- Use heavy-gauge, flat, smooth-based cookware that matches the diameter of the cooking zone. This will provide good contact with the glass and help reduce cooking times. Low heat or slow cooking is often due to incorrect cookware size.
- Cookware with a stainless steel sandwich base or enamelled cast iron will give you the best results.
- Saucepans or heavy frying pans with jagged edges or a rough base will scratch the glass.
- Always lift pans off the cooktop - do not slide, or they may scratch the glass.
- Never use plastic or aluminium foil dishes on the cooktop.
- Aluminium and copper-based cookware will leave metallic stains on the cooktop. To prevent these building up, clean the cooktop after every use following the instructions in ‘Care and cleaning’. If the metallic stains are allowed to burn onto the surface, they may react with the glass and may no longer be removable. They don’t, however, affect performance.
- It is safe to place hot cookware from the oven, or another cooking zone, on the glass surface when the surface is cool.
- Avoid placing anything on a hot cooking zone until it has cooled completely.
- Never leave the appliance unattended when in use. Boilover causes smoking and greasy spillovers that may ignite.
- Take care when deep-frying: oil or fat can overheat very quickly, particularly on a high setting.
General cooking tips
- Using a lid will reduce cooking times through retaining the heat.
- Minimise the amount of liquid or fat to reduce cooking times.
- Start cooking on a high setting and reduce it when the food has come to the boil or heated through.
- Even after a cooking zone has been turned off, its glass surface retains enough heat to continue cooking. To avoid overcooking, remove pans from hot cooking zones when the food is cooked.
Cooking rice, simmering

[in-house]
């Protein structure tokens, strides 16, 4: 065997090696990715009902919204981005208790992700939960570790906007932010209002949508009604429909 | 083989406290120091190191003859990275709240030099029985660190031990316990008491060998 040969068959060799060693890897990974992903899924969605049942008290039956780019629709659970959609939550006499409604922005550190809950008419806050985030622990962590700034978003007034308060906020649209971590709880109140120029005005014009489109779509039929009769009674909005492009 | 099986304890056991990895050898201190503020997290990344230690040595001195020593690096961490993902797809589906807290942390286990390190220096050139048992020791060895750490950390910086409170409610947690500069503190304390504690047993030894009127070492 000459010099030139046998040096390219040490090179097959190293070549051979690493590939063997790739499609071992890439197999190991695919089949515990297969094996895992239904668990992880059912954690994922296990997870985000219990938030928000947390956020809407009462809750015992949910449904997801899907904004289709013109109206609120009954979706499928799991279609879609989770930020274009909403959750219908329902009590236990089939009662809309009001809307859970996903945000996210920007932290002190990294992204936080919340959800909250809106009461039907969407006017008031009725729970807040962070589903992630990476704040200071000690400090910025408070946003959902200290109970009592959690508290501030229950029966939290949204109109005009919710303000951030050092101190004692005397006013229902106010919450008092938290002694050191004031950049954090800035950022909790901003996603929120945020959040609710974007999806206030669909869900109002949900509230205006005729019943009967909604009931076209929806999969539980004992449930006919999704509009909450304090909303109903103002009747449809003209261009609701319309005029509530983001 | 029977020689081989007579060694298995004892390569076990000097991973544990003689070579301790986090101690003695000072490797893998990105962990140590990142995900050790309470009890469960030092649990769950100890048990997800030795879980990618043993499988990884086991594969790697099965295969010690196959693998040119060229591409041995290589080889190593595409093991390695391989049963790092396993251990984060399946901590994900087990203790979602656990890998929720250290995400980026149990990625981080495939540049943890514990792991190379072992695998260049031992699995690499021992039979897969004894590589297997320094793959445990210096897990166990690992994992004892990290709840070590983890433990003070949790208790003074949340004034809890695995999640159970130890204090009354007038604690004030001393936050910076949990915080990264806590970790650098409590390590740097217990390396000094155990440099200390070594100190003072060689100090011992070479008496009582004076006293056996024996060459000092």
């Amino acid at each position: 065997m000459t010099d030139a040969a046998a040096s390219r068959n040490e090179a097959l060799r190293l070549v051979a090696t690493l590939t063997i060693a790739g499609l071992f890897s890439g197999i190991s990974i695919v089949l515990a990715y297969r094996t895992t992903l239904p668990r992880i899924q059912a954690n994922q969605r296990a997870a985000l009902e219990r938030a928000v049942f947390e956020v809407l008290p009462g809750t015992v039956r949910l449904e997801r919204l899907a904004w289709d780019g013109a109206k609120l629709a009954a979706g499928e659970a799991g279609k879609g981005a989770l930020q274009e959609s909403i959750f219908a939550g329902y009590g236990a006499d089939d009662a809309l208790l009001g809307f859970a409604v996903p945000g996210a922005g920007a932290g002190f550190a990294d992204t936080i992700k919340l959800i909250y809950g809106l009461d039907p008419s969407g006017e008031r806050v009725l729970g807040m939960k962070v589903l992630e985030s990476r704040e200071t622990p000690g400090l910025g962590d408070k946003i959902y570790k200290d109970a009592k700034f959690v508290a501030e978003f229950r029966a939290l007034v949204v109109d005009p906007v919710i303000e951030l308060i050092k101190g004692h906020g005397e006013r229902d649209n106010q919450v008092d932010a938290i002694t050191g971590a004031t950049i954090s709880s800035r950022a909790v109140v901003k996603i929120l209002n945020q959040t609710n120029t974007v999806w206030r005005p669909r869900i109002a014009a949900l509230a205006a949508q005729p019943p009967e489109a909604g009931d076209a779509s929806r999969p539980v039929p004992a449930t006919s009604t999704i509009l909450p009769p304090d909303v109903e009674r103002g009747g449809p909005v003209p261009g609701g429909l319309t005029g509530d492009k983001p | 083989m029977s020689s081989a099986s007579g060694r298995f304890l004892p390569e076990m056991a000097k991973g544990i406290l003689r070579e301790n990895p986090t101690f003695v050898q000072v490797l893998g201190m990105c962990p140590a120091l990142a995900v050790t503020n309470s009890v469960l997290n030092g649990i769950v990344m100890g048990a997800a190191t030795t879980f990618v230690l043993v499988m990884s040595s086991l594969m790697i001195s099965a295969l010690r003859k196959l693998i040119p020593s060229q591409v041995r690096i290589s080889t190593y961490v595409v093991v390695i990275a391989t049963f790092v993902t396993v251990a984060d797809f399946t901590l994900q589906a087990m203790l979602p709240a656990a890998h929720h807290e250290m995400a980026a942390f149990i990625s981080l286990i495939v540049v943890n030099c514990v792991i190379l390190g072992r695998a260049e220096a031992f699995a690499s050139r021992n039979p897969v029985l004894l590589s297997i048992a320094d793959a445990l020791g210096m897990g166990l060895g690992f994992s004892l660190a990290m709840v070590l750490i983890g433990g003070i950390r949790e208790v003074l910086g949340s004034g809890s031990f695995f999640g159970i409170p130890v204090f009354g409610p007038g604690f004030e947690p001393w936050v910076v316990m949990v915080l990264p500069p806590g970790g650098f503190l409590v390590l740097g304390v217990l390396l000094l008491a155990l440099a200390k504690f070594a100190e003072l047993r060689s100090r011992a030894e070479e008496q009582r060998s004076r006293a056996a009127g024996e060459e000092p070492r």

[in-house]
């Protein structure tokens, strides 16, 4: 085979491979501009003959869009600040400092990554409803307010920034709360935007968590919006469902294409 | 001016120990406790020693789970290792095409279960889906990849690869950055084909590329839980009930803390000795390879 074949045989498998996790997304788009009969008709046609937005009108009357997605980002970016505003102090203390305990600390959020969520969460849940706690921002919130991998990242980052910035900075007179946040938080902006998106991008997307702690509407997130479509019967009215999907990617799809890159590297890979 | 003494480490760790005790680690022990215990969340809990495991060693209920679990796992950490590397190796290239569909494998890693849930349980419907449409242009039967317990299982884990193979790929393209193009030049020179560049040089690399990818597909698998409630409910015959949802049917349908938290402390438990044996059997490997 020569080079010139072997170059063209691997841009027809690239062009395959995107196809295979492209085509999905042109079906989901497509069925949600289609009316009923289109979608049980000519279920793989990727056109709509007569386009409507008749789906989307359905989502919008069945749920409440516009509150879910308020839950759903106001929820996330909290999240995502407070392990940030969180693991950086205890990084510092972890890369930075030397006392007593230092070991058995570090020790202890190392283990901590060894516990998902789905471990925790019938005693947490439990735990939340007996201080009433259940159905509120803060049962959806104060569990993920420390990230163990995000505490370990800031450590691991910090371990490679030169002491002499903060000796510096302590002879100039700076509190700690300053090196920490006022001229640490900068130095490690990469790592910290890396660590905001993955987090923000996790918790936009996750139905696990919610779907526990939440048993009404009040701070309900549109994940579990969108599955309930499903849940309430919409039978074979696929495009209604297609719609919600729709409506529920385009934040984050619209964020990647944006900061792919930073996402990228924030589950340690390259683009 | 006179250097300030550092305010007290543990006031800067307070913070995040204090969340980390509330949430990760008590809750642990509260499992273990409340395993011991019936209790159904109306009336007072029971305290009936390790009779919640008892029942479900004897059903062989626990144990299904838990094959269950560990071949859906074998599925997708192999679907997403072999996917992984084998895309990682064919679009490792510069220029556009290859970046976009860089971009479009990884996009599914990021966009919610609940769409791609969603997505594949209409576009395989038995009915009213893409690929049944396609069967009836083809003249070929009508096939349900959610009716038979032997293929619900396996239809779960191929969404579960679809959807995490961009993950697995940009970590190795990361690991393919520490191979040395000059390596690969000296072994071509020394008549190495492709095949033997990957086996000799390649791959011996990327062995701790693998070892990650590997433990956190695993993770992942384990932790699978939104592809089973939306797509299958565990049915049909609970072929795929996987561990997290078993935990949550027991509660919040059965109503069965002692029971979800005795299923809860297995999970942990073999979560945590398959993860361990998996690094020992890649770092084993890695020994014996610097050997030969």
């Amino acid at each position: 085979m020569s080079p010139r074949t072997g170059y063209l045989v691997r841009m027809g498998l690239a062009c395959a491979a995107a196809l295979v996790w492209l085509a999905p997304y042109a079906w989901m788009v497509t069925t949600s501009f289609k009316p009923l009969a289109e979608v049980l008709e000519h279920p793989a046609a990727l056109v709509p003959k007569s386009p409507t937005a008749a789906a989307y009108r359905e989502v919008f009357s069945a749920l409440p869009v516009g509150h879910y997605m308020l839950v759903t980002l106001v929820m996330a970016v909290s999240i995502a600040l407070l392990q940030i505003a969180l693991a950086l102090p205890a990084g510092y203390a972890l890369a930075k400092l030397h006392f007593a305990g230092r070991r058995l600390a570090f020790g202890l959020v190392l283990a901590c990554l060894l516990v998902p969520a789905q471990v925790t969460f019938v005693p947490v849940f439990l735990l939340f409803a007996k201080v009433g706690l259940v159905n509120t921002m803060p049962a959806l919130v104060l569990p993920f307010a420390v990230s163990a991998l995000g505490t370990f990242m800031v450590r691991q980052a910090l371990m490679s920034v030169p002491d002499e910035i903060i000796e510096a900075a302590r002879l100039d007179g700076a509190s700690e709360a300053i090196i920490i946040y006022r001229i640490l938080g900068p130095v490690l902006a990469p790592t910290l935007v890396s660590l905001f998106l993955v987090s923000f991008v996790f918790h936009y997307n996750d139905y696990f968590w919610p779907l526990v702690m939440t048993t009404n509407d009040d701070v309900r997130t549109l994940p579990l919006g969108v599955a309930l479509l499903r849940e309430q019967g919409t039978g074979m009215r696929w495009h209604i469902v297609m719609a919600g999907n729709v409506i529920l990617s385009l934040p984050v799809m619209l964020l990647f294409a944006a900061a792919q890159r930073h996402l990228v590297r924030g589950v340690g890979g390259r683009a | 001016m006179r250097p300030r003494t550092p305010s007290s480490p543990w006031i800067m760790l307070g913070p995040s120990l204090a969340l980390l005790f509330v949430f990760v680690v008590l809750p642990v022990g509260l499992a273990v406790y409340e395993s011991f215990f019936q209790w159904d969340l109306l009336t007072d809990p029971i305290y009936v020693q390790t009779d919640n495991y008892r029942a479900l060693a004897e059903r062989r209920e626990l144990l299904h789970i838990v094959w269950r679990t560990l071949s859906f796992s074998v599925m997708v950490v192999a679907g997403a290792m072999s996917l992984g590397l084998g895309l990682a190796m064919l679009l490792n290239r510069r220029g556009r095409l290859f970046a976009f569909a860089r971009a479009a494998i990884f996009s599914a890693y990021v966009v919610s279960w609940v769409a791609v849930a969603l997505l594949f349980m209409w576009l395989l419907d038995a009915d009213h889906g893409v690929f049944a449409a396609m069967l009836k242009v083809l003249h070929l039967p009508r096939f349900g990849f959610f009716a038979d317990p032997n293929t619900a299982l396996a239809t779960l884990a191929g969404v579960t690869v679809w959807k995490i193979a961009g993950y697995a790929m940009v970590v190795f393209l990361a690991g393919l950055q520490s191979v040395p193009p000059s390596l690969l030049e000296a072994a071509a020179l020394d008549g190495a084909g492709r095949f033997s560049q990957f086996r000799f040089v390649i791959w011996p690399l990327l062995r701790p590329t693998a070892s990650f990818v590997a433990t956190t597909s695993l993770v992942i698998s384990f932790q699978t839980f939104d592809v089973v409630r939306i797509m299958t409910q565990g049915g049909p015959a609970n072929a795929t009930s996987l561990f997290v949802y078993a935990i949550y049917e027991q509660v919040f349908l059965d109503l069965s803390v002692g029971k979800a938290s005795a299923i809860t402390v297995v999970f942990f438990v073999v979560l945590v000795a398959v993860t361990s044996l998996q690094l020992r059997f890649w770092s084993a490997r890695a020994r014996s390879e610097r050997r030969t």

- Some tasks, including cooking rice by the absorption method, may require a setting higher than the lowest setting to ensure the food is cooked properly in the time recommended.
- Simmering occurs below boiling point, when bubbles are just rising occasionally to the surface of the cooking liquid. It’s the key to delicious soups and tender stews because the flavours develop without overcooking the food. Egg-based sauces are best kept below boiling point throughout cooking, and flour-based sauces should also be gently simmered after they have reached boiling point. Using the SuperSimmer feature (some models only)
- The front right cooking zone on some models has a unique SuperSimmer feature. This allows the cooking zone to be turned down to very low and even heat settings. These are ideal for melting chocolate and butter, cooking rice and delicate sauces, simmering soups and stews, and keeping cooked food hot.
- The high settings of the SuperSimmer cooking zone are just as powerful as those of the other cooking zones, allowing food to be browned, seared, sautéed, or boiled before simmering, all on the same cooking zones.
- Stand the meat at room temperature for about 20 minutes before cooking.
- Heat up a heavy-based frying pan.
- Brush both sides of the steak with oil and season it to taste.
- Lower the meat onto the hot pan.
- Turn the steak only once during cooking. The exact cooking time will depend on the thickness of the steak and how cooked you want it. Times vary between 2 to 8 minutes per side. Press the steak to gauge how cooked it is: the firmer it feels, the more ‘well done’ it will be.
- Leave the steak to rest on a warm plate for a few minutes to allow it to relax and become tender before serving.